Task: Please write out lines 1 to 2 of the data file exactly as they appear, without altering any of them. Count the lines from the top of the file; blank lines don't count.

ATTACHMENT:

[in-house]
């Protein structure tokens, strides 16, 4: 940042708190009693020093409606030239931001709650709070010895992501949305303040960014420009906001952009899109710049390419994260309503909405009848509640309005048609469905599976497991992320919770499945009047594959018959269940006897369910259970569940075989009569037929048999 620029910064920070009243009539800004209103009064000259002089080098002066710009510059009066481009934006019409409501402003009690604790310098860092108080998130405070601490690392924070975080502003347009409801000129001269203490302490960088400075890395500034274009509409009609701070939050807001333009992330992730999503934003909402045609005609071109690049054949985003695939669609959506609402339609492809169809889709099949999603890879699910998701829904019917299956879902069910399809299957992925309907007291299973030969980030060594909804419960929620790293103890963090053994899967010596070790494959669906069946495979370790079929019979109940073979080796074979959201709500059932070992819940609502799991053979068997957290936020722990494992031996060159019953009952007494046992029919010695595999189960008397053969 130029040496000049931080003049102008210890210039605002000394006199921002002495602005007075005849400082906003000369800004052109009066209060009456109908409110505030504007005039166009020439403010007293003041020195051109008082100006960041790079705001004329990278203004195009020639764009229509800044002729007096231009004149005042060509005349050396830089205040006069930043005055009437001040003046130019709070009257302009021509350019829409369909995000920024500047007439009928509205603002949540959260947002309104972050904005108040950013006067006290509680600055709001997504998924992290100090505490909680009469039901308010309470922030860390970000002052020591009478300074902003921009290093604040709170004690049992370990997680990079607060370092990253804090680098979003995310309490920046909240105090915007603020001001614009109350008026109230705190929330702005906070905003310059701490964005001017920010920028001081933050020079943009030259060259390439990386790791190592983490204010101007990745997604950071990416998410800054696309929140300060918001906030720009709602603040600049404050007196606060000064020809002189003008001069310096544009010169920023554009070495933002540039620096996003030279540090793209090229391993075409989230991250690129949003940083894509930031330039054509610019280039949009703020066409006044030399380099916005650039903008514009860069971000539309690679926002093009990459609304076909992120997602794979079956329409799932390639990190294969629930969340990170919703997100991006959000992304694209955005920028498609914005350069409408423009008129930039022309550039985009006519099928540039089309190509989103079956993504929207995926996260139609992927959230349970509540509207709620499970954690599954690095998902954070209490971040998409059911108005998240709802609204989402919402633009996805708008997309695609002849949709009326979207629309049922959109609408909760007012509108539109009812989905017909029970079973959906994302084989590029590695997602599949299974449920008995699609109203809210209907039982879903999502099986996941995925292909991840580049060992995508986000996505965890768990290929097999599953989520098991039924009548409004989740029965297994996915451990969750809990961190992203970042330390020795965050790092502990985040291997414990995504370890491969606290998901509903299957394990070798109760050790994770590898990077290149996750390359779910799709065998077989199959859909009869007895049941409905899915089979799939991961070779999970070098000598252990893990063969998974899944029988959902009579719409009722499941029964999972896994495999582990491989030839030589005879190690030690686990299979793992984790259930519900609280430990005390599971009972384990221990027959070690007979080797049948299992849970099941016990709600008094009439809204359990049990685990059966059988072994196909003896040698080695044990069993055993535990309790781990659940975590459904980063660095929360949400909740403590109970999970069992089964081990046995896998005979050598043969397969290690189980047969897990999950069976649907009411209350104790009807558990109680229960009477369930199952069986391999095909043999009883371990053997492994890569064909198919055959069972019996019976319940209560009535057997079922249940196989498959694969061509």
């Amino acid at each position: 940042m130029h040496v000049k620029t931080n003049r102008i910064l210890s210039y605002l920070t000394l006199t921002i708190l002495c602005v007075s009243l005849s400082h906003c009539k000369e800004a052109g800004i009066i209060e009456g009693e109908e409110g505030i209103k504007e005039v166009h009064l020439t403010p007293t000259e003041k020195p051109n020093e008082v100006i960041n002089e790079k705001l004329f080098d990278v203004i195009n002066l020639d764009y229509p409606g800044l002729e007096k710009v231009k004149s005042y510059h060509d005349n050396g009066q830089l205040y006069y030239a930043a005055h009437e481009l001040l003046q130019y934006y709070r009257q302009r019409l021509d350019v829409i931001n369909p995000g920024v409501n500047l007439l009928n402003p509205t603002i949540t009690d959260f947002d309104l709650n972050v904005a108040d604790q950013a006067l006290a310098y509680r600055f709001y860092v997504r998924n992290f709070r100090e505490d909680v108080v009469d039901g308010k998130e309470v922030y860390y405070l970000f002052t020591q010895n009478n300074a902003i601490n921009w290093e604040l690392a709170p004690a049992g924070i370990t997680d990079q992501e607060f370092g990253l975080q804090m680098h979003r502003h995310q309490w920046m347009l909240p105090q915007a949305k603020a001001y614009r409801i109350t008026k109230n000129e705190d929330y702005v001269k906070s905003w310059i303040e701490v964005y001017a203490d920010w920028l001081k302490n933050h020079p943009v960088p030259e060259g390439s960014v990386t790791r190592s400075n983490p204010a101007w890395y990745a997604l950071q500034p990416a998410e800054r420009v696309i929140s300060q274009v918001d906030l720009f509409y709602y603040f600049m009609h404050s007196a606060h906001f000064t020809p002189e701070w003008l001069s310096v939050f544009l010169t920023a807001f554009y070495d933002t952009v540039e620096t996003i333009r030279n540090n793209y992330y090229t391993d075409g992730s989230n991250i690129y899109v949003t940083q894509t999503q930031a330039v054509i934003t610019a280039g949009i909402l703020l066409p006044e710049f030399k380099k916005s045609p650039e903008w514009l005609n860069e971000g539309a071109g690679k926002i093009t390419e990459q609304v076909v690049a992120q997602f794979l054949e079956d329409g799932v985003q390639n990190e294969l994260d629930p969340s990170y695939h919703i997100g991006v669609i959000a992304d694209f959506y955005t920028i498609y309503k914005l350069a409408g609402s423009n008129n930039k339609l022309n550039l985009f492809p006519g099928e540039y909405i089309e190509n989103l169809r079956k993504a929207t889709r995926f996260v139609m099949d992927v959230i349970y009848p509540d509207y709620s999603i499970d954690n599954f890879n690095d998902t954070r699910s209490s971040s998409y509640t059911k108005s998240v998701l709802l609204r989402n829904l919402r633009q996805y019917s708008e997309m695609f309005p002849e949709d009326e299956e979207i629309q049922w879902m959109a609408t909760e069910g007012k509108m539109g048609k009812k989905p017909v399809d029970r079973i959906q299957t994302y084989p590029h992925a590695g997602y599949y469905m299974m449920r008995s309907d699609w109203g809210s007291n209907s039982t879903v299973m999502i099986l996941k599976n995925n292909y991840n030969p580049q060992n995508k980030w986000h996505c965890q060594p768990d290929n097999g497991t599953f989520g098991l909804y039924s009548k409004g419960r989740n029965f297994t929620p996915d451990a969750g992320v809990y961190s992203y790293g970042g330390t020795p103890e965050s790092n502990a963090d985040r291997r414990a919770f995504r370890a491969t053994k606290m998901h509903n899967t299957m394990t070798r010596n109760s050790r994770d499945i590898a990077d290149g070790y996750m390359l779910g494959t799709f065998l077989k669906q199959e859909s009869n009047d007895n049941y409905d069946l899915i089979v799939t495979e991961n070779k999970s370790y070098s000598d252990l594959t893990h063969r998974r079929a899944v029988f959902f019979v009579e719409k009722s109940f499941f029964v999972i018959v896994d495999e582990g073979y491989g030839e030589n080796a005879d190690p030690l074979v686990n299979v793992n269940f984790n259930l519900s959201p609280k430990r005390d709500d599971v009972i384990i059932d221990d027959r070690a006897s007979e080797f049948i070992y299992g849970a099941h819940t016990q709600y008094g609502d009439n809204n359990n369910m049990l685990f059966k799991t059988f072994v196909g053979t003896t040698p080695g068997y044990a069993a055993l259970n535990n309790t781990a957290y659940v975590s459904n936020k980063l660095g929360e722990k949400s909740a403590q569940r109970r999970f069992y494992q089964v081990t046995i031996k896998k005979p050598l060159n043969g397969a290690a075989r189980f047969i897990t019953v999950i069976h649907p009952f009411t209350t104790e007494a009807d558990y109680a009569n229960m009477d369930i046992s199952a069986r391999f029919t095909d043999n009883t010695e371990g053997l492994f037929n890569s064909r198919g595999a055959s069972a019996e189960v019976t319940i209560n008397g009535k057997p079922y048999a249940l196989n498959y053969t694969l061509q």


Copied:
[in-house]
């Protein structure tokens, strides 16, 4: 940042708190009693020093409606030239931001709650709070010895992501949305303040960014420009906001952009899109710049390419994260309503909405009848509640309005048609469905599976497991992320919770499945009047594959018959269940006897369910259970569940075989009569037929048999 620029910064920070009243009539800004209103009064000259002089080098002066710009510059009066481009934006019409409501402003009690604790310098860092108080998130405070601490690392924070975080502003347009409801000129001269203490302490960088400075890395500034274009509409009609701070939050807001333009992330992730999503934003909402045609005609071109690049054949985003695939669609959506609402339609492809169809889709099949999603890879699910998701829904019917299956879902069910399809299957992925309907007291299973030969980030060594909804419960929620790293103890963090053994899967010596070790494959669906069946495979370790079929019979109940073979080796074979959201709500059932070992819940609502799991053979068997957290936020722990494992031996060159019953009952007494046992029919010695595999189960008397053969 130029040496000049931080003049102008210890210039605002000394006199921002002495602005007075005849400082906003000369800004052109009066209060009456109908409110505030504007005039166009020439403010007293003041020195051109008082100006960041790079705001004329990278203004195009020639764009229509800044002729007096231009004149005042060509005349050396830089205040006069930043005055009437001040003046130019709070009257302009021509350019829409369909995000920024500047007439009928509205603002949540959260947002309104972050904005108040950013006067006290509680600055709001997504998924992290100090505490909680009469039901308010309470922030860390970000002052020591009478300074902003921009290093604040709170004690049992370990997680990079607060370092990253804090680098979003995310309490920046909240105090915007603020001001614009109350008026109230705190929330702005906070905003310059701490964005001017920010920028001081933050020079943009030259060259390439990386790791190592983490204010101007990745997604950071990416998410800054696309929140300060918001906030720009709602603040600049404050007196606060000064020809002189003008001069310096544009010169920023554009070495933002540039620096996003030279540090793209090229391993075409989230991250690129949003940083894509930031330039054509610019280039949009703020066409006044030399380099916005650039903008514009860069971000539309690679926002093009990459609304076909992120997602794979079956329409799932390639990190294969629930969340990170919703997100991006959000992304694209955005920028498609914005350069409408423009008129930039022309550039985009006519099928540039089309190509989103079956993504929207995926996260139609992927959230349970509540509207709620499970954690599954690095998902954070209490971040998409059911108005998240709802609204989402919402633009996805708008997309695609002849949709009326979207629309049922959109609408909760007012509108539109009812989905017909029970079973959906994302084989590029590695997602599949299974449920008995699609109203809210209907039982879903999502099986996941995925292909991840580049060992995508986000996505965890768990290929097999599953989520098991039924009548409004989740029965297994996915451990969750809990961190992203970042330390020795965050790092502990985040291997414990995504370890491969606290998901509903299957394990070798109760050790994770590898990077290149996750390359779910799709065998077989199959859909009869007895049941409905899915089979799939991961070779999970070098000598252990893990063969998974899944029988959902009579719409009722499941029964999972896994495999582990491989030839030589005879190690030690686990299979793992984790259930519900609280430990005390599971009972384990221990027959070690007979080797049948299992849970099941016990709600008094009439809204359990049990685990059966059988072994196909003896040698080695044990069993055993535990309790781990659940975590459904980063660095929360949400909740403590109970999970069992089964081990046995896998005979050598043969397969290690189980047969897990999950069976649907009411209350104790009807558990109680229960009477369930199952069986391999095909043999009883371990053997492994890569064909198919055959069972019996019976319940209560009535057997079922249940196989498959694969061509």